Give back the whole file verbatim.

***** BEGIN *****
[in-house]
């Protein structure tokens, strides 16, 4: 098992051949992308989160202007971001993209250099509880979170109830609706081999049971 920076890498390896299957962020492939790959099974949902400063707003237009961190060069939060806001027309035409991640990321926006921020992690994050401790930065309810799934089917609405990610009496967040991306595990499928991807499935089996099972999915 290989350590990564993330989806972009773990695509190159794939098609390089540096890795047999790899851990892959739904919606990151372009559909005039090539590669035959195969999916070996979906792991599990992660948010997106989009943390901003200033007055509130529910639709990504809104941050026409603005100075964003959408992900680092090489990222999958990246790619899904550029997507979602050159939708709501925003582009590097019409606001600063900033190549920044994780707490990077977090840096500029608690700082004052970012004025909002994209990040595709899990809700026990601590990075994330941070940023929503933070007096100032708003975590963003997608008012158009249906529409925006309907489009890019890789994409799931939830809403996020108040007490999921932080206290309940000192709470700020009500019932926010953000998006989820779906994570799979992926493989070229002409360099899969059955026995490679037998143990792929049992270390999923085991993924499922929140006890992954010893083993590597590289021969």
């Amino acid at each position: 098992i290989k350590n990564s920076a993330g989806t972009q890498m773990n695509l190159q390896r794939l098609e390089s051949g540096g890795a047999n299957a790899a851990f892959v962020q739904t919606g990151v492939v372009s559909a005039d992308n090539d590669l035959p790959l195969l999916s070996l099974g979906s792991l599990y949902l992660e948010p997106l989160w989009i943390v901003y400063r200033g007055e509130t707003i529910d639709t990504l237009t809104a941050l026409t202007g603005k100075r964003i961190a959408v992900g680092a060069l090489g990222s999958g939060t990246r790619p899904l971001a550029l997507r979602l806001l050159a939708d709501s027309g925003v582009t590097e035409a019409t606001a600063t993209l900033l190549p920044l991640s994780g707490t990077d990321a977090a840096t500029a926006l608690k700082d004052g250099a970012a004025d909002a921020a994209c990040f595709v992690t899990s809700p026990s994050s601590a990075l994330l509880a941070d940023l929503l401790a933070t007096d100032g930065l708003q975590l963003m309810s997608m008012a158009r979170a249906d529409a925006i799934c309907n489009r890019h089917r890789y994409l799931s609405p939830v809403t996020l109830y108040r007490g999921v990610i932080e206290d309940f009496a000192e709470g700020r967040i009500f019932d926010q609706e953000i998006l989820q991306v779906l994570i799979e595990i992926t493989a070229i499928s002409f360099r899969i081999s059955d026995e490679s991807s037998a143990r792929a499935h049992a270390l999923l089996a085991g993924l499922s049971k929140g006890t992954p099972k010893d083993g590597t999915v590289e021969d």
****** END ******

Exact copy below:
[in-house]
């Protein structure tokens, strides 16, 4: 098992051949992308989160202007971001993209250099509880979170109830609706081999049971 920076890498390896299957962020492939790959099974949902400063707003237009961190060069939060806001027309035409991640990321926006921020992690994050401790930065309810799934089917609405990610009496967040991306595990499928991807499935089996099972999915 290989350590990564993330989806972009773990695509190159794939098609390089540096890795047999790899851990892959739904919606990151372009559909005039090539590669035959195969999916070996979906792991599990992660948010997106989009943390901003200033007055509130529910639709990504809104941050026409603005100075964003959408992900680092090489990222999958990246790619899904550029997507979602050159939708709501925003582009590097019409606001600063900033190549920044994780707490990077977090840096500029608690700082004052970012004025909002994209990040595709899990809700026990601590990075994330941070940023929503933070007096100032708003975590963003997608008012158009249906529409925006309907489009890019890789994409799931939830809403996020108040007490999921932080206290309940000192709470700020009500019932926010953000998006989820779906994570799979992926493989070229002409360099899969059955026995490679037998143990792929049992270390999923085991993924499922929140006890992954010893083993590597590289021969």
């Amino acid at each position: 098992i290989k350590n990564s920076a993330g989806t972009q890498m773990n695509l190159q390896r794939l098609e390089s051949g540096g890795a047999n299957a790899a851990f892959v962020q739904t919606g990151v492939v372009s559909a005039d992308n090539d590669l035959p790959l195969l999916s070996l099974g979906s792991l599990y949902l992660e948010p997106l989160w989009i943390v901003y400063r200033g007055e509130t707003i529910d639709t990504l237009t809104a941050l026409t202007g603005k100075r964003i961190a959408v992900g680092a060069l090489g990222s999958g939060t990246r790619p899904l971001a550029l997507r979602l806001l050159a939708d709501s027309g925003v582009t590097e035409a019409t606001a600063t993209l900033l190549p920044l991640s994780g707490t990077d990321a977090a840096t500029a926006l608690k700082d004052g250099a970012a004025d909002a921020a994209c990040f595709v992690t899990s809700p026990s994050s601590a990075l994330l509880a941070d940023l929503l401790a933070t007096d100032g930065l708003q975590l963003m309810s997608m008012a158009r979170a249906d529409a925006i799934c309907n489009r890019h089917r890789y994409l799931s609405p939830v809403t996020l109830y108040r007490g999921v990610i932080e206290d309940f009496a000192e709470g700020r967040i009500f019932d926010q609706e953000i998006l989820q991306v779906l994570i799979e595990i992926t493989a070229i499928s002409f360099r899969i081999s059955d026995e490679s991807s037998a143990r792929a499935h049992a270390l999923l089996a085991g993924l499922s049971k929140g006890t992954p099972k010893d083993g590597t999915v590289e021969d």